Overview: Sarah Tishkoff, geneticist who leads a landmark study of genetic diversity

Courtesy of the Yale Graduate School of Arts and Sciences

Sarah Tishkoff GRD ’96’s experiences at Yale would seem mundane to any current student. She drank beer—albeit in biological anthropology lectures—meet her now-husband at a bar party he threw, and even sailed the Yale Corinthian Yacht Club on weekends to decompress. However, her achievements since graduation are nothing out of the ordinary.

Tishkoff is now a professor and researcher at the Perelman College of Medicine and the University of Pennsylvania’s College of Arts and Sciences, a member of the National Academy of Sciences and an award-winning geneticist. Her pioneering work on African genomic and phenotypic diversity has expanded to a range of discoveries about the evolutionary, historical and future implications of genetic diversity on traits such as disease susceptibility, drug metabolism and even lactose intolerance.

Making new discoveries is Tishkov’s favorite part of the job.

“Sometimes I feel like an archaeologist, like I’m looking for new things and discovering something completely new,” she told the paper. “There is nothing like this feeling.”

She said that this is not an easy task.

“It takes a long time to get there,” she said. “It’s hard work and often boring. So you have to be passionate about what you do and keep an eye on the prize.”

For Tishkov, passion is an essential component of a successful career and has helped her forge her way in the world of academia. If one doesn’t have a passion for what they’re dealing with, she believes it “would be really painful” to do the hard work required to discover something new.

She noted that her passion helped propel her forward as a woman in a male-dominated field. It helped her avoid impostor syndrome and find purpose in her work.

Tishkoff chose Africa as a subject of study because of its great ethnic diversity—the greatest of any continent in the world—and because of the lack of resources generally devoted to examining its population.

“Africans are underrepresented in human genetic studies,” Tishkoff explained. “And I think this will contribute to health disparities, because people will not benefit from outcomes that might lead to better treatments and prognoses.”

Health equity has risen even higher to the top of Tishkoff’s radar in recent years, as I watched the COVID-19 pandemic wreak havoc on global healthcare systems and exacerbate appalling socioeconomic and racial disparities in healthcare access.

And she hopes the pandemic will eventually serve as a catalyst for positive change.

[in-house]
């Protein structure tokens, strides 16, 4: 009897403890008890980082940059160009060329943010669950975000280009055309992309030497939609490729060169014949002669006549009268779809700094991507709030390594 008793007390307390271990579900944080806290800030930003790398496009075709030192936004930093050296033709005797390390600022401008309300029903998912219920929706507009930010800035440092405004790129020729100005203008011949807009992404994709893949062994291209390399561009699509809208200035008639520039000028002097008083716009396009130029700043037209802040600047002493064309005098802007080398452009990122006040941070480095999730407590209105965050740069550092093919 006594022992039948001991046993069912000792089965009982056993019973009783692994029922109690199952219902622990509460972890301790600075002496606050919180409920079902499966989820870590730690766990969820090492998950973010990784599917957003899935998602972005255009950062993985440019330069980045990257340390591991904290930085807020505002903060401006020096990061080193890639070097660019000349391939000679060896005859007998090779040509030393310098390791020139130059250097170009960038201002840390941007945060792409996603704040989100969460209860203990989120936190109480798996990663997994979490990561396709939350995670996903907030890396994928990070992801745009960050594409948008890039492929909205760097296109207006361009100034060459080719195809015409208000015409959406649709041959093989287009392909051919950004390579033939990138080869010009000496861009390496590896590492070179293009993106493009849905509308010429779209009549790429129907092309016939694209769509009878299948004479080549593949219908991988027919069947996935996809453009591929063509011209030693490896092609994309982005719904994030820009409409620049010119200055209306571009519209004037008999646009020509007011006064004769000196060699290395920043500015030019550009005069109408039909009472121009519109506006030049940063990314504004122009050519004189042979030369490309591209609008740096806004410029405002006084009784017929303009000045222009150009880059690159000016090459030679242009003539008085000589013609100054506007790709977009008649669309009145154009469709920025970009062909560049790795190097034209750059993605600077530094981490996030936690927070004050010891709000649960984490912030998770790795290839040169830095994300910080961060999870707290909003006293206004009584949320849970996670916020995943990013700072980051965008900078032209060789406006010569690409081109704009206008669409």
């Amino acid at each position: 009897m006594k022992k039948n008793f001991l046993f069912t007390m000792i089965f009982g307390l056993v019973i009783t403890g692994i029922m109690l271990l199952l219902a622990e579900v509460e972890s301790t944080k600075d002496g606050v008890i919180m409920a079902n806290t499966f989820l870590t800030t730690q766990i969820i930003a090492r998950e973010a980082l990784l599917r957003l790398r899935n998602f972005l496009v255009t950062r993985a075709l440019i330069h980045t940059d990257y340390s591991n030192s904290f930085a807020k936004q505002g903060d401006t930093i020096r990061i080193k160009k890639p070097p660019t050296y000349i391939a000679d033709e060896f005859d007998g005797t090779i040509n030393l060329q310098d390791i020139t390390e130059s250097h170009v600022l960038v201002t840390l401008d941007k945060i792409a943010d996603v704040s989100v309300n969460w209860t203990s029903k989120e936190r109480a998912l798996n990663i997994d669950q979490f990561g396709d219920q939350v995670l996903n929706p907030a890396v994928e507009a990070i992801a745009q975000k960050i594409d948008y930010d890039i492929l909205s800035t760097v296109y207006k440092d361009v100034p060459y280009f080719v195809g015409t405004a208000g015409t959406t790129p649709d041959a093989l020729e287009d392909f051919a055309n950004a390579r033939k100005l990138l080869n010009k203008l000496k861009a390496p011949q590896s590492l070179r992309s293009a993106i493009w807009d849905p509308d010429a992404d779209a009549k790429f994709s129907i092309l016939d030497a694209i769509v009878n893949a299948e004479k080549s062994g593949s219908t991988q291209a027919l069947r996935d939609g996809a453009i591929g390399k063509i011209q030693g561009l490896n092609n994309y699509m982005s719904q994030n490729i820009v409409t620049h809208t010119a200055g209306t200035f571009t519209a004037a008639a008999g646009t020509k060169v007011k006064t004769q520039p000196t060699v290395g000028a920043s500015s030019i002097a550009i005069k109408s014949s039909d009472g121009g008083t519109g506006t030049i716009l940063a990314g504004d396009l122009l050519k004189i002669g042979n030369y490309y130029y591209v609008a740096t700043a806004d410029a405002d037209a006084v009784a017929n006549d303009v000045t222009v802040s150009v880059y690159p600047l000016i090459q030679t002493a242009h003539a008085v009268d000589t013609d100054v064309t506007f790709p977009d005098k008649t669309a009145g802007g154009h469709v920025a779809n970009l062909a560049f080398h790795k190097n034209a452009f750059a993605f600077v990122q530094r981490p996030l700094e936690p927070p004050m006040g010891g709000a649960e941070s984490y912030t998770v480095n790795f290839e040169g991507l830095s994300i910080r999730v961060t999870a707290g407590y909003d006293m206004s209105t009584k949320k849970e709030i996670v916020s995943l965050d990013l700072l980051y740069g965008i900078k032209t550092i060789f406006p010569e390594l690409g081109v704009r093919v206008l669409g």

“I hope that COVID-19 has taught people that we should care about, you know, what’s happening around the world, because what’s happening globally is going to come back to us,” she said.

Jia Qin GRD ’00, president of the Graduate School Alumni Association, praised the global scope of Tishkov’s work.

“Her research has been instrumental in addressing disparities in racial diversity in studies of the human genome and public health,” Chen said. “This work is critical to the lives of millions of people around the world who remain underrepresented in biomedical research.”

Tishkoff wasn’t always based on genetics—she remarked, “I don’t think I knew what I was going to do.” [career-wise] Until I was thirty-five years old.”

Even during Tishkoff’s self-decided tenure, the dean of the Graduate School of Arts and Sciences, Lynn Cooley, called her “a force of nature” during her senior days at the school. Cooley said her research and ideas have “always been full of interesting data.”

Tishkoff fondly recalls touring New Haven, attending drama performances—where she once saw Stanley Tucci—and hosting house parties for classmates and buddies.

“Anyone who’s a freshman knows how hard it can be,” she said, smiling. “But it was also one of the most fun and exciting times of my life, so it was both.”

The other three winners of the 2022 Wilbur Cross Medal are Kirk Johnson GRD ’89And Virginia Dominguez 73 GRD ’79 and Philip Ewell GRD ’01.

Miranda Woolen

Miranda Wollen covers the Graduate School of Arts and Sciences and Law School news; She also writes pretty ridiculous articles for WKND. She is a sophomore at Silliman College, majoring in English and Classics.

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